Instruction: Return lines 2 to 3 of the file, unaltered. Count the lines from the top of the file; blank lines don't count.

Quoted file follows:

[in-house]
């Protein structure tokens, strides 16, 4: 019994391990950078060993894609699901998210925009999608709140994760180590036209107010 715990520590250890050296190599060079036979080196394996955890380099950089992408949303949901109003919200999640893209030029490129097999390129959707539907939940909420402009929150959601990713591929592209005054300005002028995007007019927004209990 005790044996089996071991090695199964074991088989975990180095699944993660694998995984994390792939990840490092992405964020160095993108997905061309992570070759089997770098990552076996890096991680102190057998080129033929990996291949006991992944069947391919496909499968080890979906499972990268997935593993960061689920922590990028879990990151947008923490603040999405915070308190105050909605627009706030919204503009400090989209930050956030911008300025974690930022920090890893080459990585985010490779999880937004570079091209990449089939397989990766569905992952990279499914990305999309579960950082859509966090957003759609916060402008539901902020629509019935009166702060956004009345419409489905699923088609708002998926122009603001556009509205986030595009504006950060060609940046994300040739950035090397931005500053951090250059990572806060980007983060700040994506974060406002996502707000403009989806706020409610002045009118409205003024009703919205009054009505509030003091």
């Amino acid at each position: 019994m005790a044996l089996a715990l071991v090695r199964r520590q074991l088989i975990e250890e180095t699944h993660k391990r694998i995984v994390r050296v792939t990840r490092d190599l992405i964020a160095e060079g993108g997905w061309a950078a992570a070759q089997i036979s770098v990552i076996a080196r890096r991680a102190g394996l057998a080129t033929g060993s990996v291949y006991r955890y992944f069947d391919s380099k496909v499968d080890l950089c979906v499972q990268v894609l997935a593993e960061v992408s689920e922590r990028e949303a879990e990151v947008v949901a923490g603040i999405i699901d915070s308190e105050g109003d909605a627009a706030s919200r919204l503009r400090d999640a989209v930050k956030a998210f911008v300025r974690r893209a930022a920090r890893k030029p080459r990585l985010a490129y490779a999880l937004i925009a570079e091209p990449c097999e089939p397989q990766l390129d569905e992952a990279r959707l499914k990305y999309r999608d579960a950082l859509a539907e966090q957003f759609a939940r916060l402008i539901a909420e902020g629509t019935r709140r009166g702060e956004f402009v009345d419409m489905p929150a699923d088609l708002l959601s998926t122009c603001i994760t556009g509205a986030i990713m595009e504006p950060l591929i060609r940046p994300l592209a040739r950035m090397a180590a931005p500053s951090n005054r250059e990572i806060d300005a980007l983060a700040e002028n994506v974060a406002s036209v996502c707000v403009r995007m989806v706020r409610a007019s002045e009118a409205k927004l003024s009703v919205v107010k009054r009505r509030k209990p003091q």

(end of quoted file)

């Protein structure tokens, strides 16, 4: 019994391990950078060993894609699901998210925009999608709140994760180590036209107010 715990520590250890050296190599060079036979080196394996955890380099950089992408949303949901109003919200999640893209030029490129097999390129959707539907939940909420402009929150959601990713591929592209005054300005002028995007007019927004209990 005790044996089996071991090695199964074991088989975990180095699944993660694998995984994390792939990840490092992405964020160095993108997905061309992570070759089997770098990552076996890096991680102190057998080129033929990996291949006991992944069947391919496909499968080890979906499972990268997935593993960061689920922590990028879990990151947008923490603040999405915070308190105050909605627009706030919204503009400090989209930050956030911008300025974690930022920090890893080459990585985010490779999880937004570079091209990449089939397989990766569905992952990279499914990305999309579960950082859509966090957003759609916060402008539901902020629509019935009166702060956004009345419409489905699923088609708002998926122009603001556009509205986030595009504006950060060609940046994300040739950035090397931005500053951090250059990572806060980007983060700040994506974060406002996502707000403009989806706020409610002045009118409205003024009703919205009054009505509030003091």
């Amino acid at each position: 019994m005790a044996l089996a715990l071991v090695r199964r520590q074991l088989i975990e250890e180095t699944h993660k391990r694998i995984v994390r050296v792939t990840r490092d190599l992405i964020a160095e060079g993108g997905w061309a950078a992570a070759q089997i036979s770098v990552i076996a080196r890096r991680a102190g394996l057998a080129t033929g060993s990996v291949y006991r955890y992944f069947d391919s380099k496909v499968d080890l950089c979906v499972q990268v894609l997935a593993e960061v992408s689920e922590r990028e949303a879990e990151v947008v949901a923490g603040i999405i699901d915070s308190e105050g109003d909605a627009a706030s919200r919204l503009r400090d999640a989209v930050k956030a998210f911008v300025r974690r893209a930022a920090r890893k030029p080459r990585l985010a490129y490779a999880l937004i925009a570079e091209p990449c097999e089939p397989q990766l390129d569905e992952a990279r959707l499914k990305y999309r999608d579960a950082l859509a539907e966090q957003f759609a939940r916060l402008i539901a909420e902020g629509t019935r709140r009166g702060e956004f402009v009345d419409m489905p929150a699923d088609l708002l959601s998926t122009c603001i994760t556009g509205a986030i990713m595009e504006p950060l591929i060609r940046p994300l592209a040739r950035m090397a180590a931005p500053s951090n005054r250059e990572i806060d300005a980007l983060a700040e002028n994506v974060a406002s036209v996502c707000v403009r995007m989806v706020r409610a007019s002045e009118a409205k927004l003024s009703v919205v107010k009054r009505r509030k209990p003091q």